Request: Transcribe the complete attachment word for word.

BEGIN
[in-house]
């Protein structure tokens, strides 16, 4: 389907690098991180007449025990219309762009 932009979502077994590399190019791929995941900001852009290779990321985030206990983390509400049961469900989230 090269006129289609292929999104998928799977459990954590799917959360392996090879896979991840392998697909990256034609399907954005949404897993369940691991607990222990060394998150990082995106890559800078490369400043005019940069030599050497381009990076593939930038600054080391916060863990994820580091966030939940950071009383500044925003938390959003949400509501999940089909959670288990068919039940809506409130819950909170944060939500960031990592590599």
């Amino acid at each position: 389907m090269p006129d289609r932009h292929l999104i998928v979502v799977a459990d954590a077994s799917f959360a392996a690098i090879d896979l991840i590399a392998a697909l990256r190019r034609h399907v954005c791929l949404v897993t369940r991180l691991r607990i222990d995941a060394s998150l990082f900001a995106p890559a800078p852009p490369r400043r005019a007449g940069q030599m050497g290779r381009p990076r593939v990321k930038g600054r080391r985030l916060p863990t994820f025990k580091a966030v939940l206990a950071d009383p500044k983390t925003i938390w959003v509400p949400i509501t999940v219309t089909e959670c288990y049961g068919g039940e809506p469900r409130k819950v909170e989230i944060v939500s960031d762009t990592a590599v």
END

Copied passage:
[in-house]
């Protein structure tokens, strides 16, 4: 389907690098991180007449025990219309762009 932009979502077994590399190019791929995941900001852009290779990321985030206990983390509400049961469900989230 090269006129289609292929999104998928799977459990954590799917959360392996090879896979991840392998697909990256034609399907954005949404897993369940691991607990222990060394998150990082995106890559800078490369400043005019940069030599050497381009990076593939930038600054080391916060863990994820580091966030939940950071009383500044925003938390959003949400509501999940089909959670288990068919039940809506409130819950909170944060939500960031990592590599």
């Amino acid at each position: 389907m090269p006129d289609r932009h292929l999104i998928v979502v799977a459990d954590a077994s799917f959360a392996a690098i090879d896979l991840i590399a392998a697909l990256r190019r034609h399907v954005c791929l949404v897993t369940r991180l691991r607990i222990d995941a060394s998150l990082f900001a995106p890559a800078p852009p490369r400043r005019a007449g940069q030599m050497g290779r381009p990076r593939v990321k930038g600054r080391r985030l916060p863990t994820f025990k580091a966030v939940l206990a950071d009383p500044k983390t925003i938390w959003v509400p949400i509501t999940v219309t089909e959670c288990y049961g068919g039940e809506p469900r409130k819950v909170e989230i944060v939500s960031d762009t990592a590599v």